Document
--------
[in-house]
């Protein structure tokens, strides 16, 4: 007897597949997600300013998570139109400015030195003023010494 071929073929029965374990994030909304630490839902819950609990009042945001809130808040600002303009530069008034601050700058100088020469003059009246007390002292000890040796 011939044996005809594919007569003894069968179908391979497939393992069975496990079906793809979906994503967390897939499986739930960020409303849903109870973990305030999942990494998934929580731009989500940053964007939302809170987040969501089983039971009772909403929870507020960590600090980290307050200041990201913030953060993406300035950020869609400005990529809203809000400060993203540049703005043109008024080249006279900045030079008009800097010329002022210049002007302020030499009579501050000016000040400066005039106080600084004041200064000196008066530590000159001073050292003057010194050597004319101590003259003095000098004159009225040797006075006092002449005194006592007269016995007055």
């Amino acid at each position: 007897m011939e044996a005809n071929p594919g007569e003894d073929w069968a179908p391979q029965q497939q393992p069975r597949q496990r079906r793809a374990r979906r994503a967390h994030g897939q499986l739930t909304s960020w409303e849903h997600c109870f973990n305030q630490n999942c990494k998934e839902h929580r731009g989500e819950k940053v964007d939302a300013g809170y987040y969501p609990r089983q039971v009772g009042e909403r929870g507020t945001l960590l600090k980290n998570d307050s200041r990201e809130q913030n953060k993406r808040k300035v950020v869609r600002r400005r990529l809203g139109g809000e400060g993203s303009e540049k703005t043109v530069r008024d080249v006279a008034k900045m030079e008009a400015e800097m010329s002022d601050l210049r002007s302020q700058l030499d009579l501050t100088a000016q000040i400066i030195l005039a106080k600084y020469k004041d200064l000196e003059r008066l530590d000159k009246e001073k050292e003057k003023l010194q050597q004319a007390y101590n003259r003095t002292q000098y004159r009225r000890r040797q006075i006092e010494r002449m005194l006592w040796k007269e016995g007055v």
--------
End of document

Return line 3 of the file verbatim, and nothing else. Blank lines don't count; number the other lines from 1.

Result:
């Amino acid at each position: 007897m011939e044996a005809n071929p594919g007569e003894d073929w069968a179908p391979q029965q497939q393992p069975r597949q496990r079906r793809a374990r979906r994503a967390h994030g897939q499986l739930t909304s960020w409303e849903h997600c109870f973990n305030q630490n999942c990494k998934e839902h929580r731009g989500e819950k940053v964007d939302a300013g809170y987040y969501p609990r089983q039971v009772g009042e909403r929870g507020t945001l960590l600090k980290n998570d307050s200041r990201e809130q913030n953060k993406r808040k300035v950020v869609r600002r400005r990529l809203g139109g809000e400060g993203s303009e540049k703005t043109v530069r008024d080249v006279a008034k900045m030079e008009a400015e800097m010329s002022d601050l210049r002007s302020q700058l030499d009579l501050t100088a000016q000040i400066i030195l005039a106080k600084y020469k004041d200064l000196e003059r008066l530590d000159k009246e001073k050292e003057k003023l010194q050597q004319a007390y101590n003259r003095t002292q000098y004159r009225r000890r040797q006075i006092e010494r002449m005194l006592w040796k007269e016995g007055v």